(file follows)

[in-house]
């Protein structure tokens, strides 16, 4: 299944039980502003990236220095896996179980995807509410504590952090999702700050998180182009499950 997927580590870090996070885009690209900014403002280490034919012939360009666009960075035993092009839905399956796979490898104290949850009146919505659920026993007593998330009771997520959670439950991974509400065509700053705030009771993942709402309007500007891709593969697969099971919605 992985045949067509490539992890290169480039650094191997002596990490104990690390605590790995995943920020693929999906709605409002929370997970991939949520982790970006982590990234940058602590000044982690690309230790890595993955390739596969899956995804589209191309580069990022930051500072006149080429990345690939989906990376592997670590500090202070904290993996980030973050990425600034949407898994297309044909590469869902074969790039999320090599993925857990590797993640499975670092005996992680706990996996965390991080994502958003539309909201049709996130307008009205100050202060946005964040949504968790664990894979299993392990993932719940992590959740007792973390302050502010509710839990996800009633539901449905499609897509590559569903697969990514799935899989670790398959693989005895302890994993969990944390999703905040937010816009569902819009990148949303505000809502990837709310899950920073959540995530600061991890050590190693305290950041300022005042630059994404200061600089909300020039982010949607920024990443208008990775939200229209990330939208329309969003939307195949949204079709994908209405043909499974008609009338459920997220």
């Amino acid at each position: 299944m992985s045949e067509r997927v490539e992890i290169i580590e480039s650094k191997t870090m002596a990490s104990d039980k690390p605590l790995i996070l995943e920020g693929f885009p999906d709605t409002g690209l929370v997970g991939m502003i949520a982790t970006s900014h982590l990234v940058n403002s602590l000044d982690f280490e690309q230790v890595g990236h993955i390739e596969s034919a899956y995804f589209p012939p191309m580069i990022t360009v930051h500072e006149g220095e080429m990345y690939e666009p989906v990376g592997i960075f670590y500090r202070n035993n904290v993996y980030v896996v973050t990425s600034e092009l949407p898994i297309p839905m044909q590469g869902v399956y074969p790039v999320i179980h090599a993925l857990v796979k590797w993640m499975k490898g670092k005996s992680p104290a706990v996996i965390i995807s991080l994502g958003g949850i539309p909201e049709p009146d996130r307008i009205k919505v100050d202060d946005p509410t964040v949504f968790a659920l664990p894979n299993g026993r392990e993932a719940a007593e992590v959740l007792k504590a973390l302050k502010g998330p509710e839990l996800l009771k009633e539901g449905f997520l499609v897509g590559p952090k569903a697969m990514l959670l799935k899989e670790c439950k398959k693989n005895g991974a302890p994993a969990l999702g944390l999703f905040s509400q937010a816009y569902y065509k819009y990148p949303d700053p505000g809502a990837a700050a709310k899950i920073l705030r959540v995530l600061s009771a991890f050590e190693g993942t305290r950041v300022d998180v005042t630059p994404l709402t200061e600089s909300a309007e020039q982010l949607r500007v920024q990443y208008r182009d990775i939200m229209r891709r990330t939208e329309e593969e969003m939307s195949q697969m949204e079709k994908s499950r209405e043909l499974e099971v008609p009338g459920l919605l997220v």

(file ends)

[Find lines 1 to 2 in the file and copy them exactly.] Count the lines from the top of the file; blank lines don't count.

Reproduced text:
[in-house]
């Protein structure tokens, strides 16, 4: 299944039980502003990236220095896996179980995807509410504590952090999702700050998180182009499950 997927580590870090996070885009690209900014403002280490034919012939360009666009960075035993092009839905399956796979490898104290949850009146919505659920026993007593998330009771997520959670439950991974509400065509700053705030009771993942709402309007500007891709593969697969099971919605 992985045949067509490539992890290169480039650094191997002596990490104990690390605590790995995943920020693929999906709605409002929370997970991939949520982790970006982590990234940058602590000044982690690309230790890595993955390739596969899956995804589209191309580069990022930051500072006149080429990345690939989906990376592997670590500090202070904290993996980030973050990425600034949407898994297309044909590469869902074969790039999320090599993925857990590797993640499975670092005996992680706990996996965390991080994502958003539309909201049709996130307008009205100050202060946005964040949504968790664990894979299993392990993932719940992590959740007792973390302050502010509710839990996800009633539901449905499609897509590559569903697969990514799935899989670790398959693989005895302890994993969990944390999703905040937010816009569902819009990148949303505000809502990837709310899950920073959540995530600061991890050590190693305290950041300022005042630059994404200061600089909300020039982010949607920024990443208008990775939200229209990330939208329309969003939307195949949204079709994908209405043909499974008609009338459920997220």